Sunday, 27 April 2014

Interviews Interview with Steven Savile




Interview with Steven Savile


Torchwood

When you’re writing, especially in ‘Hidden’ chapter 2 when Owen declares he’s hungry, is this usually because you’re hungry also? 

SS: Ha. No. I’m usually sitting there with a coffee and either a sandwich or a cinnamon bun beside me as I work. Sometimes a carrot cake and a coke. Normally I’ll drop in a line like that as it’s a fairly human way of breaking the tension. If suspense builds relentlessly it can become quite tiring as a reader, you want some release where you can just relax and catch your breath. That said… maybe I was hungry and I’m just faking it.

I felt I knew Alice Proctor in your story, although searching the Torchwood databanks nothing came up, although a few people of that name are on FB, but I wondered who she was and where the name had come from.  But she does sound familiar!


SS: Totally fictitious, I’m afraid, though the inspiration would be my middle sister, who is an archaeologist by profession.

With your descriptions of the ‘serpentine twists and turns’ on the road to Caerphilly, and the various points regarding the place itself, have you personally ever visited there?

SS: Absolutely as much as possible yes, often I’ll write about areas I know very well. I did a scene in Silver, for instance, where the heroes break into what was my old flat in Jesmond when I was a student at Newcastle Uni. The OGMIOS hq, Nonesuch, is based on my old school – it was funny, the guy in charge of the Old Boys emailed me a few years ago because he recognised the layout of the building. I steal mercilessly from real life for my stories.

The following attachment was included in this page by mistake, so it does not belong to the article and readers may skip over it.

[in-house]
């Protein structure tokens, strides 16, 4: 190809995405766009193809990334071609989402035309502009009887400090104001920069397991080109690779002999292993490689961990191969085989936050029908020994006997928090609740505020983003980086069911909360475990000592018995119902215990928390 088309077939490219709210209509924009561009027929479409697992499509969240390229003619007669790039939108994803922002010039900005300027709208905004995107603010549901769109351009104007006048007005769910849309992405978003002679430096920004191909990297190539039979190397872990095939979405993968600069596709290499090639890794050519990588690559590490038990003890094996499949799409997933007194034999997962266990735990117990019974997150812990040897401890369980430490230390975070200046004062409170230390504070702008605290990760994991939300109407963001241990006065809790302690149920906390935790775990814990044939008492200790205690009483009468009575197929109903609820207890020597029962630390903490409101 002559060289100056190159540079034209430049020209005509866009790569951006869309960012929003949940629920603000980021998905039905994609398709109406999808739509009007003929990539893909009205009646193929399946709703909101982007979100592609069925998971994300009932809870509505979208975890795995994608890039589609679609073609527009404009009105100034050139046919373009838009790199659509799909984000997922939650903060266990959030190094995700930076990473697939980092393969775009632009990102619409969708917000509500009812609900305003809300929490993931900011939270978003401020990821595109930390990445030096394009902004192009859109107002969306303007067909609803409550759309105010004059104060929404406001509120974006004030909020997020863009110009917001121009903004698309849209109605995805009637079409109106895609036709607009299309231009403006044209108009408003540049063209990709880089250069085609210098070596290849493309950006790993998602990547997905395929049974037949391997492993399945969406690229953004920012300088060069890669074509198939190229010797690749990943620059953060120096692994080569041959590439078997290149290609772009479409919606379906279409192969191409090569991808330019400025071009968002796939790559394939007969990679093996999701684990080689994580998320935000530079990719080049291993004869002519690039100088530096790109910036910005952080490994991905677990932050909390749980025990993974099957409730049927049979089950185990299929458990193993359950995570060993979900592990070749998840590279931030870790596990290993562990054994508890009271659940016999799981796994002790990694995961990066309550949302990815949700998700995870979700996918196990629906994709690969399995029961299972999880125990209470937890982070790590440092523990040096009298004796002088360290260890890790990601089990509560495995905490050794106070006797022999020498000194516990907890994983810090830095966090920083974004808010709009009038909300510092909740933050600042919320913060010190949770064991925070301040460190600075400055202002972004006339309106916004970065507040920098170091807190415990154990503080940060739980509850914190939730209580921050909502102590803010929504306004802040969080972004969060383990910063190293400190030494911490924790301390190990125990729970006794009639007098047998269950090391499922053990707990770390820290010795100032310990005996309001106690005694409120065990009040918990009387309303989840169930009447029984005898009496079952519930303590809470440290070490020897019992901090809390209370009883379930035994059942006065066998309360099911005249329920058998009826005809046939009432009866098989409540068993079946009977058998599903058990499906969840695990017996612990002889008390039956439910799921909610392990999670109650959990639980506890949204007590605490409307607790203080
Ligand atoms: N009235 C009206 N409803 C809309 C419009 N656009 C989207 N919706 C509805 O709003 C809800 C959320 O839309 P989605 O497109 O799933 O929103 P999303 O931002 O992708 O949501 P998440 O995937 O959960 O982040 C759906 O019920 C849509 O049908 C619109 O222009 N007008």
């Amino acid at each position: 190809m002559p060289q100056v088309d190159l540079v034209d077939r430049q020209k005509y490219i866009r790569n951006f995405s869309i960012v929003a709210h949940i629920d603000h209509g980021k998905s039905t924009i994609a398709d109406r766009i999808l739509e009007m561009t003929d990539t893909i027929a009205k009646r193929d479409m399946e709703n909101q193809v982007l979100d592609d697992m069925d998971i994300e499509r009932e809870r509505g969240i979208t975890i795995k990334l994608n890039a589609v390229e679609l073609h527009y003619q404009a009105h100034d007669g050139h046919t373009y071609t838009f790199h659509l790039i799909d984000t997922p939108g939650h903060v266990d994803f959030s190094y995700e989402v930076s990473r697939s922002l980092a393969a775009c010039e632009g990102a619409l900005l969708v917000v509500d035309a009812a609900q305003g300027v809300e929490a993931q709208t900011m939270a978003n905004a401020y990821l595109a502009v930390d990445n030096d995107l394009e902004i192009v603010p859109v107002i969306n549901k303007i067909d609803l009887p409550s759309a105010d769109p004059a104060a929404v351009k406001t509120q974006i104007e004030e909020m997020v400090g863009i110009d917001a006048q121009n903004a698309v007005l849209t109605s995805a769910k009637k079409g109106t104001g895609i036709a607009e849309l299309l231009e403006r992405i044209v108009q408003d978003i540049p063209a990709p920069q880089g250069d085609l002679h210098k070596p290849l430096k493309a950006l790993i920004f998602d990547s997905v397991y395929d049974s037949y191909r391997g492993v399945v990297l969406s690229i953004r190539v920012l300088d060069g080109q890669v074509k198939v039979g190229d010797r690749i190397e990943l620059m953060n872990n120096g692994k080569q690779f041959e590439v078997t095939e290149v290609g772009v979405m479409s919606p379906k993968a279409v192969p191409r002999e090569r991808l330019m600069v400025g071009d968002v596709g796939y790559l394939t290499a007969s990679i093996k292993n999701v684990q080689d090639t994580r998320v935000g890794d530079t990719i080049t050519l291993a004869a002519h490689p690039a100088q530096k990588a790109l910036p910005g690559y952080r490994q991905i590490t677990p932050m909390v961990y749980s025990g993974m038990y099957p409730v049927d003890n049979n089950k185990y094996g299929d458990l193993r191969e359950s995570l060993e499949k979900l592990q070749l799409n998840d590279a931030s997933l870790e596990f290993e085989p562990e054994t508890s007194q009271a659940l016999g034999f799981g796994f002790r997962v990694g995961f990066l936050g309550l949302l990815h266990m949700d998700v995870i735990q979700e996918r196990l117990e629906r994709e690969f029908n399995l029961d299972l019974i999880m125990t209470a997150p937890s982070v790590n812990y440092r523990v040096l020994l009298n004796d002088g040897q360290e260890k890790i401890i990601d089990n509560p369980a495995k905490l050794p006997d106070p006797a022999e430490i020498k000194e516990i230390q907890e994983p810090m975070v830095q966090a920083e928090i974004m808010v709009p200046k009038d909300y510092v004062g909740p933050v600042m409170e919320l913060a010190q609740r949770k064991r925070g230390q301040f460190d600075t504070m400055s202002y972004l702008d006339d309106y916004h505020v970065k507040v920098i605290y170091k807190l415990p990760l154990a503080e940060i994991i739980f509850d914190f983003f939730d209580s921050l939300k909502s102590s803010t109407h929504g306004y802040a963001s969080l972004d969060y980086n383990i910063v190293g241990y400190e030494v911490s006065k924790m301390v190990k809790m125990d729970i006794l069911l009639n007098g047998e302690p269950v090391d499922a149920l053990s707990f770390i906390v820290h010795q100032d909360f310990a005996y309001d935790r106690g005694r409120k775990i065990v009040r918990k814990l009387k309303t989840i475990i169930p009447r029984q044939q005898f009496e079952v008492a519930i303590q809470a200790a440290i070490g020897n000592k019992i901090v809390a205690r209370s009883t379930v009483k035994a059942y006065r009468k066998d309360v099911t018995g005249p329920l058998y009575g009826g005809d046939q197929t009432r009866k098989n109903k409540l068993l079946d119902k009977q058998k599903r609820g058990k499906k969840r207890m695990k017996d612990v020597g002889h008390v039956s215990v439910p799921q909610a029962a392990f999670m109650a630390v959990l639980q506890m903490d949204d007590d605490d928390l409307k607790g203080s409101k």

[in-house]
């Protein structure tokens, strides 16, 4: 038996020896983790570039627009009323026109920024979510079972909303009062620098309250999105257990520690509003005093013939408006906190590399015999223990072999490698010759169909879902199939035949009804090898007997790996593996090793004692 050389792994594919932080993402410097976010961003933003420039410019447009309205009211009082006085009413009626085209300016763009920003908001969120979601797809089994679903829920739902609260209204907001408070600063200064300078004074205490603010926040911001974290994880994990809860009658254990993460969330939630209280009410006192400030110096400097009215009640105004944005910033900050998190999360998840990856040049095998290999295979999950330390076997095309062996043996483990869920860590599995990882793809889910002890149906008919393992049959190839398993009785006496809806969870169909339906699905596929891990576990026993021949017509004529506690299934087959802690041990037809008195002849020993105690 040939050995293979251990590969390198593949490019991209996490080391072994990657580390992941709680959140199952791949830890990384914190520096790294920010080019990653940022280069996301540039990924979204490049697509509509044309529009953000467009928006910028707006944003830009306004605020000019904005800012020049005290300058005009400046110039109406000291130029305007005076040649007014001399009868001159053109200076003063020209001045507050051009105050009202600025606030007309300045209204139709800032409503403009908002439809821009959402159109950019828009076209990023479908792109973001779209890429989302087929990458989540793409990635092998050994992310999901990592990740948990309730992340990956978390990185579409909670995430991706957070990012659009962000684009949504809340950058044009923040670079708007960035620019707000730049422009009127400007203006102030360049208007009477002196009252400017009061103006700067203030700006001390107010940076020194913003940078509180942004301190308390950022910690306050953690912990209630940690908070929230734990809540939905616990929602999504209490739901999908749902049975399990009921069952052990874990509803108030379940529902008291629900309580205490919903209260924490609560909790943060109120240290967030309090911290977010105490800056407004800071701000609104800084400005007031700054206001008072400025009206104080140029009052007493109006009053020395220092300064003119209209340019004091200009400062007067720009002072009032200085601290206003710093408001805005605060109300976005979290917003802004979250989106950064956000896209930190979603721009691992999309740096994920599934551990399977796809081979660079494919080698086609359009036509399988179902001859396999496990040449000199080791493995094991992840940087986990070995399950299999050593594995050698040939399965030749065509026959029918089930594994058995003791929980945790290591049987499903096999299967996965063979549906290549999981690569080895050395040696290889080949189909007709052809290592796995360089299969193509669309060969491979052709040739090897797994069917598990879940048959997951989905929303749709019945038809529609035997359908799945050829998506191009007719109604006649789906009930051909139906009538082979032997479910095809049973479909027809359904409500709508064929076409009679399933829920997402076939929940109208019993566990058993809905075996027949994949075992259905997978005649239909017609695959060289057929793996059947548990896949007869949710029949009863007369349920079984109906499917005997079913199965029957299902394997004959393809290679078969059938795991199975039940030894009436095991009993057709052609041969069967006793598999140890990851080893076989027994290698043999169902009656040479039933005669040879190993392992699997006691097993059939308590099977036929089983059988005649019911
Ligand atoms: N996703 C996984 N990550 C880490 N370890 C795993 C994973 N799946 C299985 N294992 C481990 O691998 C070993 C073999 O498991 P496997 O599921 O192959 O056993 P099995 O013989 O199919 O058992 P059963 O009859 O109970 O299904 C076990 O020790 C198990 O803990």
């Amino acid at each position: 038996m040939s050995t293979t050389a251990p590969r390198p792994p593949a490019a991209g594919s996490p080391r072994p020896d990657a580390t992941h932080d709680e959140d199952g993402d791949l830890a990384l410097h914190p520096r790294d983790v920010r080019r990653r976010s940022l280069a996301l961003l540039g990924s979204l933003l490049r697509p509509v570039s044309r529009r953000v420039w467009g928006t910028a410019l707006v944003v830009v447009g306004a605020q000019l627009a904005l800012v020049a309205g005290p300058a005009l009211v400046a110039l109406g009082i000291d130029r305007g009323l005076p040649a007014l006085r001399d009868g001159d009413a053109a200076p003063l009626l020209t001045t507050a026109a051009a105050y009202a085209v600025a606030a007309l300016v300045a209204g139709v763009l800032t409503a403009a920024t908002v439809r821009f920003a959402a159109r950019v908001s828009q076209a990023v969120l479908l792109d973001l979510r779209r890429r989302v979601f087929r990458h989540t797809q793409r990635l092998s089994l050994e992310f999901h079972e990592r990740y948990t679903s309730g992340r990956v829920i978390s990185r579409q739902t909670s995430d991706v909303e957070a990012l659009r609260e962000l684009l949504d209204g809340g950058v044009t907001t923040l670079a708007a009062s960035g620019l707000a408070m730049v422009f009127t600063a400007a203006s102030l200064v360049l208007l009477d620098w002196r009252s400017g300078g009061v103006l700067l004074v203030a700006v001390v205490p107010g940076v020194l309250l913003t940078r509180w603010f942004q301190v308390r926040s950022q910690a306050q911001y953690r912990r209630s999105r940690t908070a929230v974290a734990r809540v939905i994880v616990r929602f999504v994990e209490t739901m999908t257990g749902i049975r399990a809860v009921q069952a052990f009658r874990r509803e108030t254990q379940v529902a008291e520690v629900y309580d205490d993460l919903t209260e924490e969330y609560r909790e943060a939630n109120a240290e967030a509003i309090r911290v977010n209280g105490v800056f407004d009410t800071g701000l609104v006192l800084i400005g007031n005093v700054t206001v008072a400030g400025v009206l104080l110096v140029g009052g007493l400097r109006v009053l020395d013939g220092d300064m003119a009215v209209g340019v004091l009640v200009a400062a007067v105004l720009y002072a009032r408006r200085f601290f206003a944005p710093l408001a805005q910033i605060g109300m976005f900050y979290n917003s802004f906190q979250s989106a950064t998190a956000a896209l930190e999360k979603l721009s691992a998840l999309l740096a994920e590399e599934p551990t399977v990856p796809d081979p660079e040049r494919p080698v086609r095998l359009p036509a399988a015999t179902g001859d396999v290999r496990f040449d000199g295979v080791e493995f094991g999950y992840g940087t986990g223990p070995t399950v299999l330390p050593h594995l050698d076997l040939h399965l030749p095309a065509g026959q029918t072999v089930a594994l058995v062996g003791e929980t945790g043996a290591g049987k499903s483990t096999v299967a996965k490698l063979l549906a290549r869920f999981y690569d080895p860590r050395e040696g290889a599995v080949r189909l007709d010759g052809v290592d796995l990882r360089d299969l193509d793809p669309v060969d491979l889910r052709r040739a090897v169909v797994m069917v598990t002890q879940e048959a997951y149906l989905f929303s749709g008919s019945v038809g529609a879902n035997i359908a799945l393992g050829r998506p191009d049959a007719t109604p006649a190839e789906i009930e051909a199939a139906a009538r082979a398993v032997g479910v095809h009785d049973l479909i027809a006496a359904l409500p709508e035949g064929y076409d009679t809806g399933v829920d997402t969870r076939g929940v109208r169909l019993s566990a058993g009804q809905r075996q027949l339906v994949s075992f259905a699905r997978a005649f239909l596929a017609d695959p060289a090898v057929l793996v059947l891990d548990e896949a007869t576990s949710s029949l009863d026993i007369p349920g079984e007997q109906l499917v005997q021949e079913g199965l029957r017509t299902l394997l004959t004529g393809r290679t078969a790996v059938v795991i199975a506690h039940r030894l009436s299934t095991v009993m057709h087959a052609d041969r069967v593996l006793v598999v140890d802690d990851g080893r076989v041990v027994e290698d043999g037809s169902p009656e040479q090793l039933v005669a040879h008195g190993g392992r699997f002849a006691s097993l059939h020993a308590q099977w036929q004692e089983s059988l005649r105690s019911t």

Given a  lot of the terminology throughout this story to do with rocks, minerals, archaeological and physics, and terms that were a little over my head as you know, I wondered if you were interested in this field, it certainly came across that you knew what you were talking about.

SS: I’m a firm believer in research. The old adage is write what you know. Basically that means go out and LEARN STUFF as far as I’m concerned, and I’ve got an insatiable appetite for learning now I’m no longer forced to do it for exams. If I’m going to write something vaguely fantastic, I’ll do my best to find scientific ways the ‘magic’ might be possible too. I’ve got a guy, Dr Phil, who is a mad scientist. I’ll drop him a mail and say ‘hey Phil… I wanna do this… how can I make it happen…?’ and he’ll come back with some crazy science that just might work. I know I’ve emailed before asking how I can make part of London disappear using lenses, for instance, and his replies are always fantastic to read, pushing the fiction into more believable areas as it goes on.